The trouble with not being well informed, however, is that you can’t discuss current events with people—and that’s no fun. My solution is to read widely, and to develop opinions, but to trust the actions of the market.
But here we come to an important distinction. By heeding the actions of the market, I do not mean agonizing over every little twitch; I mean recognizing the major trends.
The two days of Brexit vote selling was a kneejerk reaction to global headlines, but it did not change the major trend of the overall market, which remained up. So the rational course was to evaluate your individual holdings (as usual) but to ignore the brief but overwhelming chorus of panic selling that accompanied the Brexit vote (particularly because the reason for the selloff was so obvious), and remain true to the major trend, which quickly reasserted itself.
Do I have opinions on the Brexit vote? Of course I do. I believe the long-term trends toward globalization and trade and cooperation are good and will continue to reduce conflict and improve wellbeing around the globe.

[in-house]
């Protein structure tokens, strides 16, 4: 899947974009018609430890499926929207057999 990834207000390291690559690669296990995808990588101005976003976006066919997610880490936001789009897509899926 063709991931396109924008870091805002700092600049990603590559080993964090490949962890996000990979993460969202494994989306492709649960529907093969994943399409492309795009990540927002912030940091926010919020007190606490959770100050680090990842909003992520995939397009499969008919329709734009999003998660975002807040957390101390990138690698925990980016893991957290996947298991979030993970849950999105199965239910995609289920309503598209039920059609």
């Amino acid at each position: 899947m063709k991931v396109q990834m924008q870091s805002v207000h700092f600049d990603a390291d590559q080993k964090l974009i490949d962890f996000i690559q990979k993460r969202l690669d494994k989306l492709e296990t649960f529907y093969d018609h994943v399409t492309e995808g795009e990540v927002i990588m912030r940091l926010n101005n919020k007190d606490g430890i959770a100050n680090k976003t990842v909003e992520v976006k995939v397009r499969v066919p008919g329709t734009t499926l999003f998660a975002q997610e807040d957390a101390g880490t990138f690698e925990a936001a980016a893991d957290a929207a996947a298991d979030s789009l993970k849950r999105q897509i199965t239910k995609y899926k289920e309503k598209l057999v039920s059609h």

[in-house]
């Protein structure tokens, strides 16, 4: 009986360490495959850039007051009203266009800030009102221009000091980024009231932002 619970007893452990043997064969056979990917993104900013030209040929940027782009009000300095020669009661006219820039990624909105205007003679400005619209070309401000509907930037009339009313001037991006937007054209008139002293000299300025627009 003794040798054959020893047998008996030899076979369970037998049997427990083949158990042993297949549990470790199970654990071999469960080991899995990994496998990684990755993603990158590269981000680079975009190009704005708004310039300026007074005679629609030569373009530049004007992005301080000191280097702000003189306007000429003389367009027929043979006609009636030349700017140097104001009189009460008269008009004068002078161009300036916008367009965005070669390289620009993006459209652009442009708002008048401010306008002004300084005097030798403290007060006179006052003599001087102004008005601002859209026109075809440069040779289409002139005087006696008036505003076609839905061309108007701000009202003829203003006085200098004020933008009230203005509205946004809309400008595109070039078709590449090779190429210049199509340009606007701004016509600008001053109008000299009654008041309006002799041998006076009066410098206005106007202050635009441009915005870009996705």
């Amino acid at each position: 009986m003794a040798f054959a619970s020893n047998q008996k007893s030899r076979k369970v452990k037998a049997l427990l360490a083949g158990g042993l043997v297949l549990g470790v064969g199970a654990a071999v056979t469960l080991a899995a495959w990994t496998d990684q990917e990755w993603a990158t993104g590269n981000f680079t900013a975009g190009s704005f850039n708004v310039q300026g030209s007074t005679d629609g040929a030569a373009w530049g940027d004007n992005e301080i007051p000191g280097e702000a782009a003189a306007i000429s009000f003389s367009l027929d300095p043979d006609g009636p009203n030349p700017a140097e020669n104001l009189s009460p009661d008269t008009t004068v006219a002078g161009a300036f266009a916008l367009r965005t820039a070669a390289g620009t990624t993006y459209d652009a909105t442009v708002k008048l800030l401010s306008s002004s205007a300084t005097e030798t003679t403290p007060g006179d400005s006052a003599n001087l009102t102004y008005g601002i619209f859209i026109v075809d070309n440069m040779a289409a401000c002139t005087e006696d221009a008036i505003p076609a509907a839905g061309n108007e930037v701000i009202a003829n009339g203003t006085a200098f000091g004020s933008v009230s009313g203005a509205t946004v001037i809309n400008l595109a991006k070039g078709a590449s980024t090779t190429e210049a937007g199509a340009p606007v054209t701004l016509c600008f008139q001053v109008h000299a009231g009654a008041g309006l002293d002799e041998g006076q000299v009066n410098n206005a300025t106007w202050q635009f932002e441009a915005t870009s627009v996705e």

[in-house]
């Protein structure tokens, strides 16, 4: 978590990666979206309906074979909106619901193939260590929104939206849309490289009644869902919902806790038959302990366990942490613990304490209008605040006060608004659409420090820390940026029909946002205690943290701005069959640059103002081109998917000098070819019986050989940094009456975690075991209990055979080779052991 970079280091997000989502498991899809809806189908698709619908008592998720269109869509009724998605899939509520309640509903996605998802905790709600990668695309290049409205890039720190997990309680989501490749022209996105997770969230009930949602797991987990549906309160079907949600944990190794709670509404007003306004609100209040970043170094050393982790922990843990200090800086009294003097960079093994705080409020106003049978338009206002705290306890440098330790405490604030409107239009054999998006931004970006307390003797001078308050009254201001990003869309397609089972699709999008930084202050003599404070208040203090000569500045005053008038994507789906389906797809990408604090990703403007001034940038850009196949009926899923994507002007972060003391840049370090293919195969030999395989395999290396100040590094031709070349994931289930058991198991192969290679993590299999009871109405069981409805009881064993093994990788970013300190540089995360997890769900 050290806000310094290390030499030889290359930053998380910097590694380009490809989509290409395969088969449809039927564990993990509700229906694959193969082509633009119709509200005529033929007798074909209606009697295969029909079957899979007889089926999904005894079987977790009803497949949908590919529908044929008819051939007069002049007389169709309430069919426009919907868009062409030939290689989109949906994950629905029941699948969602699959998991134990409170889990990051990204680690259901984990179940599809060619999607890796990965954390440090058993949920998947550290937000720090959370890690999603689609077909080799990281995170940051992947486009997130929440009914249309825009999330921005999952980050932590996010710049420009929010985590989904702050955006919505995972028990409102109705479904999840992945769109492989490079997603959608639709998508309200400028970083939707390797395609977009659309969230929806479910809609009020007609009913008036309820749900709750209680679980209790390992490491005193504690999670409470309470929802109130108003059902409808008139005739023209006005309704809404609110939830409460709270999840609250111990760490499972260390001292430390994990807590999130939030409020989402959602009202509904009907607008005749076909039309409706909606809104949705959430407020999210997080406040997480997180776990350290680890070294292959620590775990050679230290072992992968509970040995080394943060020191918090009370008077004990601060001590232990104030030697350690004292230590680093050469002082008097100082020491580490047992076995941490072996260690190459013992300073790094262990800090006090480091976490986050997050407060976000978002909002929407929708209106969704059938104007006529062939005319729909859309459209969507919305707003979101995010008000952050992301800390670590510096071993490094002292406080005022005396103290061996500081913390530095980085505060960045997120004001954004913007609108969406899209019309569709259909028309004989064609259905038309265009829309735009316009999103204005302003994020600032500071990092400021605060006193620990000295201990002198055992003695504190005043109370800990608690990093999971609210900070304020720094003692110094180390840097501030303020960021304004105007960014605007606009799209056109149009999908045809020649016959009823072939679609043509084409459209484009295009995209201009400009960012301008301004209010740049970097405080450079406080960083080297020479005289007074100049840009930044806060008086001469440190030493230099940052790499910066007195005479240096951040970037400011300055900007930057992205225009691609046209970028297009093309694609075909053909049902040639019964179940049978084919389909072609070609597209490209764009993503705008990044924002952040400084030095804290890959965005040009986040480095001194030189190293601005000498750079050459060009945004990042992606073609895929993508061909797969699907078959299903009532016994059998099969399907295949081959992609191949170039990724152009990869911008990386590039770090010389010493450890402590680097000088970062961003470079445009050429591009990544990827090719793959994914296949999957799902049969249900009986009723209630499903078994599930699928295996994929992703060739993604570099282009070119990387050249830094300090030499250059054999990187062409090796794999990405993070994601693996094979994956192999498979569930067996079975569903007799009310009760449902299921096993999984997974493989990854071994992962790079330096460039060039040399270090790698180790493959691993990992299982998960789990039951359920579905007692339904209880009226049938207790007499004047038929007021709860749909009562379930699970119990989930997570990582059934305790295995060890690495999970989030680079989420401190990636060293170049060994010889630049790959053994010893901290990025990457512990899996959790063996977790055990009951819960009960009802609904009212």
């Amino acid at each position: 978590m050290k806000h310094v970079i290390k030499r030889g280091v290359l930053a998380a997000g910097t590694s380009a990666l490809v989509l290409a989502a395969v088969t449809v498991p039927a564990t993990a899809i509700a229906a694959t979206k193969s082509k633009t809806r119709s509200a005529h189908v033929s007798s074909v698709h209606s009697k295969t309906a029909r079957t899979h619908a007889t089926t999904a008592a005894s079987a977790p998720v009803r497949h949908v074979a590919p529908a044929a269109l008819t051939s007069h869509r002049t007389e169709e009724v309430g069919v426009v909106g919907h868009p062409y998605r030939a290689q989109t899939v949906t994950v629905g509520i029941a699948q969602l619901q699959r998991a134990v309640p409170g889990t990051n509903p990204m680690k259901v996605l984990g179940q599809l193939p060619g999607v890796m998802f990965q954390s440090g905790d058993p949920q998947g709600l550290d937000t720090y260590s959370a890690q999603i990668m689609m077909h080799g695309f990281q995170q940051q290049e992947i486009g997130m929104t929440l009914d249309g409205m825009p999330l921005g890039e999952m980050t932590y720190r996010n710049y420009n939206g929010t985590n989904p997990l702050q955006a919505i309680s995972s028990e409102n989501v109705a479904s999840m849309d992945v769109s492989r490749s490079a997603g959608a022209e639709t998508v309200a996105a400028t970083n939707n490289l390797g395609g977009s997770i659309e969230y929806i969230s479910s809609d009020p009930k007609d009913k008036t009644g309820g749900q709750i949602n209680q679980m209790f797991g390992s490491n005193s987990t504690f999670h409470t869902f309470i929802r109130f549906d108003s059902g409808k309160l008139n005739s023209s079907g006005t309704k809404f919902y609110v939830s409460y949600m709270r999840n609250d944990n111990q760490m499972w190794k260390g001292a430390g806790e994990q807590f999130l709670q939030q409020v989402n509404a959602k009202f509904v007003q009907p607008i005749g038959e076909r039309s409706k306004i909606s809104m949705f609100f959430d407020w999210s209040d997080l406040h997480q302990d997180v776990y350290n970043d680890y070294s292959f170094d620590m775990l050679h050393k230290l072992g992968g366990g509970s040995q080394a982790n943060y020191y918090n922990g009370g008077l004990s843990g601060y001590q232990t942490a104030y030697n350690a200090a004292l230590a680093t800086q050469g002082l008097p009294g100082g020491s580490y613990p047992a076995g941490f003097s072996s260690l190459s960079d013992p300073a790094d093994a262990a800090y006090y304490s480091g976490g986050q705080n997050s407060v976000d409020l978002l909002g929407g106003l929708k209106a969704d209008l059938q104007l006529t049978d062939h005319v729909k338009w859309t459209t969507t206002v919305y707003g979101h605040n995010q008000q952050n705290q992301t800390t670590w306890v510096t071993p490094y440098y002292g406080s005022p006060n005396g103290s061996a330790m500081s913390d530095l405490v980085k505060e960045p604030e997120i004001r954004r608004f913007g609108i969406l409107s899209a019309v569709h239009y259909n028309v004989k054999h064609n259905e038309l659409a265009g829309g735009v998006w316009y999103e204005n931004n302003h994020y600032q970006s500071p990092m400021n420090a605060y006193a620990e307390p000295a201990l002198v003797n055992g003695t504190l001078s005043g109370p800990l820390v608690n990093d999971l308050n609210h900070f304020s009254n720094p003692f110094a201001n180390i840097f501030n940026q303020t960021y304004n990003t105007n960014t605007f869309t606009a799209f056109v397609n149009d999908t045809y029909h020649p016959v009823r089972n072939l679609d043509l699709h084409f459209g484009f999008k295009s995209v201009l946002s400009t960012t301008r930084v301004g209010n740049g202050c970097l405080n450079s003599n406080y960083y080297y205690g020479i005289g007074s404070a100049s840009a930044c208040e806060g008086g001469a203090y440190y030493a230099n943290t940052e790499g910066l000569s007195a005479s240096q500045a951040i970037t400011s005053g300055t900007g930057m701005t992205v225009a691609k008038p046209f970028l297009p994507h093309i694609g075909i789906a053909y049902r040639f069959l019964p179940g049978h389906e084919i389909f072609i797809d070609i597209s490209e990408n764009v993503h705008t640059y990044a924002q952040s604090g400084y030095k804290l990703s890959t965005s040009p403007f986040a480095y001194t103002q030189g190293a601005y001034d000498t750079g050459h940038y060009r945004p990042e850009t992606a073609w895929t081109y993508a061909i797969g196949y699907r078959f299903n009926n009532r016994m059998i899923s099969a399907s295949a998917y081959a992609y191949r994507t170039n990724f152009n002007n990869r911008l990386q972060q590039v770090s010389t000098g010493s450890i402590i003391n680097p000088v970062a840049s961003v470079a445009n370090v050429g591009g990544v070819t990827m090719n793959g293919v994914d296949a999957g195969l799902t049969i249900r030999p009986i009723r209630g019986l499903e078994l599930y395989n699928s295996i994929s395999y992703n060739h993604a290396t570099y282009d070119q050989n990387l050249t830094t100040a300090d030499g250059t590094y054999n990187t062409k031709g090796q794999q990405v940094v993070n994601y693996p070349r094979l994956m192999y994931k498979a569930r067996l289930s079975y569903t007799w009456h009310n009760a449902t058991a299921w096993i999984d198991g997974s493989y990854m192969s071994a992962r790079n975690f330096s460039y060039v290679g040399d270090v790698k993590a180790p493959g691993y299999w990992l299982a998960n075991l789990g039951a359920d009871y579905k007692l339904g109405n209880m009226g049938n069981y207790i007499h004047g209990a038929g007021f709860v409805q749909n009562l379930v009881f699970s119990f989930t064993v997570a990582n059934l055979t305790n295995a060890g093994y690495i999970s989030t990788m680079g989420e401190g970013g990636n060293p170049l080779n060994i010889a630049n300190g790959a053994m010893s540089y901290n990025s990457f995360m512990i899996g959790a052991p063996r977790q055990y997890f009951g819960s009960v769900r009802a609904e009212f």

But I know that just as the market has periodic corrections in its long trend higher, so do those positive trends for the world occasionally need to experience unexpected corrections—and those corrections will end in time.
So I don’t worry about it.
Plus, I know that there are many more factors that determine the future of the market than a vote in England, and it’s not worth my time to puzzle them all out and determine their effect on the market—particularly when the mass of investors have already (in aggregate) done that for me!
These factors include—but are not limited to—corporate earnings, interest rates, bond yields, currency fluctuations, debt levels, trade agreements, tariffs and other taxes and politicians, to name a few.
So I just keep my eye on the market, and try to stay in sync with the long-term trends. In the end, it’s pretty simple.
And speaking of simple: